The nomination of the Paris banlieue movie Les Misérables for best foreign language feature at the Oscars has been hailed as a historic moment – the first time a black film director has represented France at the Academy Awards, and for a low-budget drama about the topical issue of police violence.
The film – which won universal critical acclaim and box-office success in France – is the first full-length feature by Ladj Ly, who grew up and still lives in Montfermeil in Seine-Saint-Denis at the heart of the high-rise estates that saw the worst of the urban rioting in 2005 after the death of two young boys hiding from police.
Ly said he hoped the film’s Oscar nomination would inspire young people in France to follow their dreams. “If I win the Oscar, I’ll use that platform,” he told Agence France-Presse. “My film is politically engaged and ultimately concerns all countries.”
Les Misérables is based on a real-life event in 2008 when Ly, who had taken to documenting his neighbourhood with a camera, recorded footage of police violence. The film, which is in turns funny and tragic, tells the story of a police officer who joins a patrol on high-rise estates, where a young teenager is violently arrested.
Police are regularly accused of using excessive force in poorer neighbourhoods, particularly against black and minority ethnic young men. High-profile cases continue include that of Adama Traoré, a young man who died in police custody in 2016 after being subject to restraint, and a another called Theo who sustained serious injuries after being stopped by police in one of the Parisian banlieues in 2017, which led to nights of clashes between young people and police.
The film’s nomination comes amid a growing clamour over police violence in France – from the injuries at anti-government gilets jaunes demonstrations to deaths after arrests. The president himself, Emmanuel Macron, on Tuesday called for new measures to improve police ethics and controls.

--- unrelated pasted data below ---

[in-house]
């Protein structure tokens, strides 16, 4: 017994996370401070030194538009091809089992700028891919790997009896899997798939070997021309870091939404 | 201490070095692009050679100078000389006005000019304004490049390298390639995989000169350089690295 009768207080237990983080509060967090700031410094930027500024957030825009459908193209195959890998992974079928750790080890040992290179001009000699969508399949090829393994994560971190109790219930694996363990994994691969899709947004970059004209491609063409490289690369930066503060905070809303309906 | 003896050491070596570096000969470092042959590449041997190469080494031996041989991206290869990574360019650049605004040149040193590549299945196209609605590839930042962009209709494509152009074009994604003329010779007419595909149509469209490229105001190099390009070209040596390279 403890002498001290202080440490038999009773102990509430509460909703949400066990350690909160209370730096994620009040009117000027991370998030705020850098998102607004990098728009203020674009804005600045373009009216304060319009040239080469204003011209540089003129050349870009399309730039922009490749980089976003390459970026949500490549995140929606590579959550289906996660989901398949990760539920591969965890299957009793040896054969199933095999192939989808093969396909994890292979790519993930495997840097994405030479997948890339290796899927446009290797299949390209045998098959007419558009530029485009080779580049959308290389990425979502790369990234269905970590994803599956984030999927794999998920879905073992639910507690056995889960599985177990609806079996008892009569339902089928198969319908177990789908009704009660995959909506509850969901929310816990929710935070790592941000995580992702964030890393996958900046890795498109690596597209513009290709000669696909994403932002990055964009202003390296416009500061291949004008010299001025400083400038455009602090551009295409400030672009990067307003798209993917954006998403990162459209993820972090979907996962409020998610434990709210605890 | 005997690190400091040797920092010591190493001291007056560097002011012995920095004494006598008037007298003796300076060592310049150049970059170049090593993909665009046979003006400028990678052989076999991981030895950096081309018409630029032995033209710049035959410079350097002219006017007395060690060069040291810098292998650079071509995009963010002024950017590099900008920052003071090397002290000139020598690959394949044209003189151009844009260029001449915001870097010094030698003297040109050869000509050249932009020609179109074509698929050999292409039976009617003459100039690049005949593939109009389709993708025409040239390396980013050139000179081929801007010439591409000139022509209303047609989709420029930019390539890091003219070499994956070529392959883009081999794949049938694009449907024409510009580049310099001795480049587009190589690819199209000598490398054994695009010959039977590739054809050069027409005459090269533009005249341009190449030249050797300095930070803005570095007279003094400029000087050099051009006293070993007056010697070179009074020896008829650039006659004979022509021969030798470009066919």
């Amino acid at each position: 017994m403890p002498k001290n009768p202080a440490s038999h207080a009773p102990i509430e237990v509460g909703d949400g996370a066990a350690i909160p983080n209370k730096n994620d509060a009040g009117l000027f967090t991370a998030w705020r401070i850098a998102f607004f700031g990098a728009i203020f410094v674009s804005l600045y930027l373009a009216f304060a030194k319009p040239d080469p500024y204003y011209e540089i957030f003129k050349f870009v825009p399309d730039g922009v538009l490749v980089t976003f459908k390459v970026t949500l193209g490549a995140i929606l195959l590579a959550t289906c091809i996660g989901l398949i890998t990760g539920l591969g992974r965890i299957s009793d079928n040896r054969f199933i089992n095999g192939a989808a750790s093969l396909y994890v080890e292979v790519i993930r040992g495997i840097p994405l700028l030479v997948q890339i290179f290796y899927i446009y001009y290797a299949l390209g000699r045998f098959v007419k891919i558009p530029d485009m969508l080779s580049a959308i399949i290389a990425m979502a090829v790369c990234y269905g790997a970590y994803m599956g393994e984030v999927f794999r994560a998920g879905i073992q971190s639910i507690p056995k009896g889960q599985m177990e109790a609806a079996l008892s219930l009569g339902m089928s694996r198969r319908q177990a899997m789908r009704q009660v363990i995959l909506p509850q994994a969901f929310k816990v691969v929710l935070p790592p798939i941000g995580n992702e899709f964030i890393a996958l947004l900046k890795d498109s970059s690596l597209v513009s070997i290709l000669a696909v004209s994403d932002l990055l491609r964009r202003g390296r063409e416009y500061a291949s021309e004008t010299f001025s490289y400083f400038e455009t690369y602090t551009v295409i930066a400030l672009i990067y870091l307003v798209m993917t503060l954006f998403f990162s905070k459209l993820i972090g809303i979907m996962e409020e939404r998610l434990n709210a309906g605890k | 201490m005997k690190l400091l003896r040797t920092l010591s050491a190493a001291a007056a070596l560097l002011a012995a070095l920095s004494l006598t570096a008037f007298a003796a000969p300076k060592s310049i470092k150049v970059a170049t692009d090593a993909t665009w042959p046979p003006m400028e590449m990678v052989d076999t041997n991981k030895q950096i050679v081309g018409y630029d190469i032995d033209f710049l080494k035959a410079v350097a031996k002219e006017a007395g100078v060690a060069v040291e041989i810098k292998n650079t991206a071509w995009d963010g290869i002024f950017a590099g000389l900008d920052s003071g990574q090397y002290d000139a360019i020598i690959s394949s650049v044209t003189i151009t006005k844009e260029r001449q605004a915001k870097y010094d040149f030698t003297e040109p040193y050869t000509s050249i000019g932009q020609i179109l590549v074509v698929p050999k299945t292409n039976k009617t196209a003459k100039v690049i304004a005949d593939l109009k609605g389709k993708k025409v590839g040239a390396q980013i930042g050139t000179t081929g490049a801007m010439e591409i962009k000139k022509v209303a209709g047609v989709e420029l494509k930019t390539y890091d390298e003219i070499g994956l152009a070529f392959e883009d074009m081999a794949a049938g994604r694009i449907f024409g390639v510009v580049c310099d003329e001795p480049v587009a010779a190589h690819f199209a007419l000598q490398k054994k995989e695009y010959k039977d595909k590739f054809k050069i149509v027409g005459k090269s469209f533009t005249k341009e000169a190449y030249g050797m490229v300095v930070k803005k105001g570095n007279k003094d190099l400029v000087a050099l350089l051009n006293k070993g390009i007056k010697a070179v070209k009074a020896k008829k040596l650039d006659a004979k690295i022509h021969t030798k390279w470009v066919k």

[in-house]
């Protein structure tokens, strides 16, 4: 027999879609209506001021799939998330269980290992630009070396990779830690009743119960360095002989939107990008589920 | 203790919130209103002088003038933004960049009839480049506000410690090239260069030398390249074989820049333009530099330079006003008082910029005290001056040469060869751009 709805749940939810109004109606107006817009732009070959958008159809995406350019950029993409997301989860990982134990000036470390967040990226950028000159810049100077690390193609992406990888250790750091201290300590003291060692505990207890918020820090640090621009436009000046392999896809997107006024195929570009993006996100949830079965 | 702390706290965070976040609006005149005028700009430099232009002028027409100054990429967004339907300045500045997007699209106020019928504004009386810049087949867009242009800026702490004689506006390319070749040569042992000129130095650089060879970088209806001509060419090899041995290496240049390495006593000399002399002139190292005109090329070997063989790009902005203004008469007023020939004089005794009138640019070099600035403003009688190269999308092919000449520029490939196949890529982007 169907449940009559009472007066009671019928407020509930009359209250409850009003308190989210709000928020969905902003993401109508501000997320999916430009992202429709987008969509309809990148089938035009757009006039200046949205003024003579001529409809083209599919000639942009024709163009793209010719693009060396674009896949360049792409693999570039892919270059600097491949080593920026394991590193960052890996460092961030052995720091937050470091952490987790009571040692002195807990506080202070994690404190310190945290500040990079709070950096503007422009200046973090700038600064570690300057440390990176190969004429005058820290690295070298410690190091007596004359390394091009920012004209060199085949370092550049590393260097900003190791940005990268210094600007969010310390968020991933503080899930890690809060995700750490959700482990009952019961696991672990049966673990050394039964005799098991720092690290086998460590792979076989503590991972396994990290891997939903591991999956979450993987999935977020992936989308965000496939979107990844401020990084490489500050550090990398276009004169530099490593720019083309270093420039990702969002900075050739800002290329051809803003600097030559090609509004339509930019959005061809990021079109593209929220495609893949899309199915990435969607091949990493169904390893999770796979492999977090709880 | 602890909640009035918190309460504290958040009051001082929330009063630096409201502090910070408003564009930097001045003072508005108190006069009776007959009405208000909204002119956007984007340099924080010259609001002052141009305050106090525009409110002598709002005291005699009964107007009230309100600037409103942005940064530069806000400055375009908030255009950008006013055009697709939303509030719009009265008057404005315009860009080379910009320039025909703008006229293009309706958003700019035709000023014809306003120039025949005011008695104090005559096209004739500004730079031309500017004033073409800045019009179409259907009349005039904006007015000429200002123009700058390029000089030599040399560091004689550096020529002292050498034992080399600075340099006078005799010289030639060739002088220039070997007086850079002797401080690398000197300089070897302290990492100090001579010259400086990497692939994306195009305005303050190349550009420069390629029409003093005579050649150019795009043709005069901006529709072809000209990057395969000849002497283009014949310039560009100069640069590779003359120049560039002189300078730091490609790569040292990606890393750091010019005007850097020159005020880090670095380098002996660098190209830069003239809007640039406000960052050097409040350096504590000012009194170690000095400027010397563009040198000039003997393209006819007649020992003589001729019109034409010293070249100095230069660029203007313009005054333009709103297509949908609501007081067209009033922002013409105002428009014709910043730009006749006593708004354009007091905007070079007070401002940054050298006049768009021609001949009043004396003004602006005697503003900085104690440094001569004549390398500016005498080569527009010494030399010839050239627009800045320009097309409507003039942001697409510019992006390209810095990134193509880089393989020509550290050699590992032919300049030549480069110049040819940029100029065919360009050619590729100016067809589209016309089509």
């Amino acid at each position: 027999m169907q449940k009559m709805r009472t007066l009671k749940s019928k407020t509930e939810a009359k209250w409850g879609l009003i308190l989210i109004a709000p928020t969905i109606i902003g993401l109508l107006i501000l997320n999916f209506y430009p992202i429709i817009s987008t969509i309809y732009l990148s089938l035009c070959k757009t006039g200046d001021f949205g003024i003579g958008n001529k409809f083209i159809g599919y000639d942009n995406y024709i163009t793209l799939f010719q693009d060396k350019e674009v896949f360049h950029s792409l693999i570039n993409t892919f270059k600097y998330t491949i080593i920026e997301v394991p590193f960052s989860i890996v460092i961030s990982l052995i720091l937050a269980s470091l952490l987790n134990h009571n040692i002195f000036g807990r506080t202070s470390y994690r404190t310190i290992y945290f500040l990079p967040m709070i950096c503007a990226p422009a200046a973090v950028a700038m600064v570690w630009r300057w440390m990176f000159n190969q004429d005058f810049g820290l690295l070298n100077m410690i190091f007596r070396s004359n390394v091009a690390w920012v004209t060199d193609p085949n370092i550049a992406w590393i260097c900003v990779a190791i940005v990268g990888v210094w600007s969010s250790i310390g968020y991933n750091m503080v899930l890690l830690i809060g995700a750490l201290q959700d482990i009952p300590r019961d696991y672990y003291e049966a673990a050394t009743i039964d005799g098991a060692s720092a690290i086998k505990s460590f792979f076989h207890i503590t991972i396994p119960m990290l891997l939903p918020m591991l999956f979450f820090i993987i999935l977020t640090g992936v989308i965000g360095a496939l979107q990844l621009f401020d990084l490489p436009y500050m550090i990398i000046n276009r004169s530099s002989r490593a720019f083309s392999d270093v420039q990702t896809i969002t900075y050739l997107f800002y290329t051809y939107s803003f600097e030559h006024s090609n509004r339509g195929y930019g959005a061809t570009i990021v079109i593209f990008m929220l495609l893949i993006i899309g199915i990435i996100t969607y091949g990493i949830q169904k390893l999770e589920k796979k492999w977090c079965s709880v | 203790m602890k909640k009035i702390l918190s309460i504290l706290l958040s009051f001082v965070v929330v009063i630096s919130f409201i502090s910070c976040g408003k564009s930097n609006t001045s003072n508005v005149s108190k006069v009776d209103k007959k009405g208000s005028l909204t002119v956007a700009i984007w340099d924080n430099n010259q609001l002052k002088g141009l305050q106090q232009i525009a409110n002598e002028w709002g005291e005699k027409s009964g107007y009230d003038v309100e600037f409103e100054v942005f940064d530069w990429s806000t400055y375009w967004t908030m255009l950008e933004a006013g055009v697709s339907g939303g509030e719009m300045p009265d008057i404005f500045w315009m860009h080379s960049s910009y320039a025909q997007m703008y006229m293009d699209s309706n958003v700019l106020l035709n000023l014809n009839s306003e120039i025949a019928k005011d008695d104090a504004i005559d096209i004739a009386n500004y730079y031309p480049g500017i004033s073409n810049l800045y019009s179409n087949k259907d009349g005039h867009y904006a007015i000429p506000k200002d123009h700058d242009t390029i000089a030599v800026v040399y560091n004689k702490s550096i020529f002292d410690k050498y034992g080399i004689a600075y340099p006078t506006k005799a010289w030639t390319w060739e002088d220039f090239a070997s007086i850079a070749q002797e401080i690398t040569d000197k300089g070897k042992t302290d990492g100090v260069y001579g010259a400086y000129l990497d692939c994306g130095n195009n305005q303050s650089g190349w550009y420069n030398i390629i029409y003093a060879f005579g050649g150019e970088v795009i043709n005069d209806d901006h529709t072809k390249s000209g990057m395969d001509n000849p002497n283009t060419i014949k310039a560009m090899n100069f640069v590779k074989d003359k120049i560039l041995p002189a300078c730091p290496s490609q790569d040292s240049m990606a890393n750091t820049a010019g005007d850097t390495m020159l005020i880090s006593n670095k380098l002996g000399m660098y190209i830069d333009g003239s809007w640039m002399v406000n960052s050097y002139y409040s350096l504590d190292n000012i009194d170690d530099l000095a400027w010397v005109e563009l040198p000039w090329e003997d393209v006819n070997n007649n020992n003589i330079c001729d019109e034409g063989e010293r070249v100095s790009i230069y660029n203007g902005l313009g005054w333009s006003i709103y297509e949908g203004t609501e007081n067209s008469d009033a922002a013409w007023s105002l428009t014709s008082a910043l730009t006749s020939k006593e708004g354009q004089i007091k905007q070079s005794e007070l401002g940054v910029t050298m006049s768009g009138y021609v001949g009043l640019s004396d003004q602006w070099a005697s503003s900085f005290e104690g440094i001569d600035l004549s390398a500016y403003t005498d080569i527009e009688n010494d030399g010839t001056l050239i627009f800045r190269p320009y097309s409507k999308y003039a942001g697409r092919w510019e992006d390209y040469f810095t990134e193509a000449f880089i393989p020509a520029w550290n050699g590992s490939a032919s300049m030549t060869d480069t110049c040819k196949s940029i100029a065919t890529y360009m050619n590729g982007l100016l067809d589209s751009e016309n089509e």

Ly deliberately set out not to make a film that simply portrayed banlieue versus police, but which explored the difficulties and contradictions of low-paid officers themselves.
Les Misérables was shot over six weeks in part on housing estates in Montfermeil, a place which had historically inspired the atmosphere of simmering revolution in Victor Hugo’s epic novel of the 1830s.
The movie, which is released in the UK in March, won the jury prize at last year’s Cannes film festival. Macron himself was reportedly “moved” by how true to life it was. Ly has called it a film about French patriotism – it opens with kids from housing estates celebrating France’s World Cup win on Paris’s Champs Elysées before returning to their everyday hardship. The writer Éric Vuillard called it a “universal film about segregated society”.
Toufik Ayadi, one of the film’s producers, said: “Everyone will read a different type of importance into the film being nominated for an Oscar – it’s important as a film, but also politically. And it’s important for Ladj Ly’s background – this is a first-time feature film made by someone from the banlieue when it’s very complicated to make films if you’re not in the network. It was a hard film to finance, it faced a stack of constraints but managed to get made.
“For us, the biggest thing about this nomination is it means we can still believe in dreams: the dream of a kid from the banlieue who made it to the Oscars is a little bit of magic in our current society. And there’s also the fact that France has not won for a long time in the foreign language category. The fact that it’s the first time a black director has represented France at the Oscars proves things can change.”
Christophe Barral, another producer, said: “The film goes beyond just police violence, it explores misery. And we have recently seen a lot of people’s anger over misery – a misery which is the worst enemy of society.”
Ly, 39 – who is self-taught, and set up a local banlieue collective for short films – has previously made documentaries and short films in his neighbourhood. He said when the film came out that for decades there had been a taboo around police violence on housing estates.
He said he hoped the film would “make young people think, would give them a desire to pursue their dreams and know that you can start from nothing, from as low-down as it gets, and find yourself at the Oscars”.
The producers said the film had sold widely internationally and had a universal appeal. “There are abandoned neighbourhoods in the US, Brazil or UK – they are everywhere, the people change but the misery stays the same,” Barral said.